Game of Drones and Lord of the Things – International Politics in the 21st Century

The world is becoming increasingly globalized. For countries, it is not only important to have good relations with their direct neighbors, it is essential to have powerful allies even on the other side of the world, and every country strives for the largest possible sphere of influence. Although of course it is beneficial for a country to have neighbors that are well-intentioned, sometimes it is quite essential to have friends far away as well.

Take North Korea, or as it is officially called, the Democratic People’s Republic of Korea (DPRK) as an example. The relation to their neighbor in the south, the Republic of Korea (more commonly known simply as South Korea), isn’t especially friendly, and the relations with Russia and also China, the two neighbors to the North, is at the lowest point ever. UN Sanctions limit trade to a bare minimum, and while China regularly breaks these resolutions, their willingness to support the DPRK has significantly dropped. For North Korea it was essential to look abroad. Cuba is North Korea’s closest ally next to China currently, and also engaged in illegal trade of entire rocket systems and aircraft to North Korea (which we know because a shipment was seized by Panamanian authorities). Another unlikely ally is the country of Equatorial Guinea in western Africa. The Syrian government also had close contact to the DPRK, and provided a base for its companies and trade agencies that were set up for the sole purpose of importing parts used in the North’s nuclear program. In return, the Kim helped Assad develop Chemical weapons and even built a nuclear reactor almost identical to those found in North Korea.

Major global powers are very good at influencing “lesser” countries as well; many global powers have only come so far because they were good at influencing other countries and adapting to the diplomatic atmosphere in different times; including going with the new challenges and opportunities of globalization.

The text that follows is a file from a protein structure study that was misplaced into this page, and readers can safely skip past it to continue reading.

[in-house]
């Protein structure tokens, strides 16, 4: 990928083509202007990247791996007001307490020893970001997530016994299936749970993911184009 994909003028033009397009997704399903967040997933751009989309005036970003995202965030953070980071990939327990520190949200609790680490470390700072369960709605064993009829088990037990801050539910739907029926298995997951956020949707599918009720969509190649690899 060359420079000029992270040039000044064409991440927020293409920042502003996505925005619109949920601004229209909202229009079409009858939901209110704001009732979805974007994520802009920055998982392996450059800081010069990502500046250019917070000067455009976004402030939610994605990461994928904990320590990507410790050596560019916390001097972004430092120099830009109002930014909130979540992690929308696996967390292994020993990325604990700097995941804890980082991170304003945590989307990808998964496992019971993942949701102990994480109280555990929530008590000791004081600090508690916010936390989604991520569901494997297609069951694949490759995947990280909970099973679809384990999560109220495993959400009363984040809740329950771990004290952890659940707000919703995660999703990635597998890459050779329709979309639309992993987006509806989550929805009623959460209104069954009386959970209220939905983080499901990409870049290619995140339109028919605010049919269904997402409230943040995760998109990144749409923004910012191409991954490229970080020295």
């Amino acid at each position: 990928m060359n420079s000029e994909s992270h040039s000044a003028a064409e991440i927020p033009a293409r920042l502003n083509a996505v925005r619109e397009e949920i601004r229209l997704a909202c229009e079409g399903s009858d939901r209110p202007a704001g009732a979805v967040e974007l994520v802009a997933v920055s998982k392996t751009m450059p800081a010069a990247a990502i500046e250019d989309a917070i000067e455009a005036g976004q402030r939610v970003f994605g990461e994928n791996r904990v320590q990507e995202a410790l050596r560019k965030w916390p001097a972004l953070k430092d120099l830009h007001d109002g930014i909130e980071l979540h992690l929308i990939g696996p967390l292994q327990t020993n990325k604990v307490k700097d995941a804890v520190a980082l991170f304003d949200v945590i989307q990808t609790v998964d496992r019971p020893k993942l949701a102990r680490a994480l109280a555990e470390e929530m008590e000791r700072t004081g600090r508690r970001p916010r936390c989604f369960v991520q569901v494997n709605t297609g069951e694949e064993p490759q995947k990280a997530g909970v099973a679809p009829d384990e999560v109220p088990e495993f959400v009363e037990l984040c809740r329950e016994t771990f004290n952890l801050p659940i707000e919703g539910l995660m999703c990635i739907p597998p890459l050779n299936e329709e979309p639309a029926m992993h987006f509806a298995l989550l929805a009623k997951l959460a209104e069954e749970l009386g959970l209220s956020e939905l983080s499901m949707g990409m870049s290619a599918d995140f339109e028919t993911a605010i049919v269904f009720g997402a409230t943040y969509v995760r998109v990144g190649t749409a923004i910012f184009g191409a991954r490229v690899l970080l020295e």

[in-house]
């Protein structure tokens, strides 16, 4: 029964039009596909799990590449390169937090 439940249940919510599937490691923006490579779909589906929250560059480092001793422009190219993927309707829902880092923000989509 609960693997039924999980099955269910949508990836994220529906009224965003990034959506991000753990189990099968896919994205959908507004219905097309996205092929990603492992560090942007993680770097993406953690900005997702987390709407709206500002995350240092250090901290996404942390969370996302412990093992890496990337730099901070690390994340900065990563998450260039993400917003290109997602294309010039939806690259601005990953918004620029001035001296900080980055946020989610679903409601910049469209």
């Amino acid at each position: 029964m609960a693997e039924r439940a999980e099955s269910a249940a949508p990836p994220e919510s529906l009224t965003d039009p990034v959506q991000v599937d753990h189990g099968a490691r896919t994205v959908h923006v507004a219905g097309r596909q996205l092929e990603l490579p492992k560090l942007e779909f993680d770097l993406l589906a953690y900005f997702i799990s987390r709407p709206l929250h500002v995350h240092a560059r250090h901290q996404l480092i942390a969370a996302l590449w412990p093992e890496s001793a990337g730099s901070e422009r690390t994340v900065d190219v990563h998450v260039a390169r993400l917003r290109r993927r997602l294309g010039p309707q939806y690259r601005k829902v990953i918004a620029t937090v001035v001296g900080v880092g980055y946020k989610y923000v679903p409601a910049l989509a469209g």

The country that probably did this best in recent times were the United States. After the USA emerging as the superpower after World War One, the country has established permanent military bases on all continent of the earth, assisted changes of power in various countries around the world, have intervened militarily in various conflicts globally, self-proclaimed themselves as the “leader of the free world”, all while not having to fear any serious repercussions because, after all, they are the largest power in the world. That makes it pretty much essential for other countries to suck up to the US, and not criticize mistakes or even human rights violations like what is happening Guantanamo Bay too much. The US, being the heart of the capitalist world and the largest economy, is the heart of global trade, and damaging relations with them may also significantly harm a country. Even Russia, struck by harsh sanctions of the US and (not so harsh) sanctions from the EU (with a lot of support from the US) following the annexation of Crimea and the “stealth war” in the eastern Ukraine faced serious impacts on its economy and the Rouble crashed. The United States of the early 21st century has the most powerful military ever, and is certainly also one of the most influential countries ever to exist.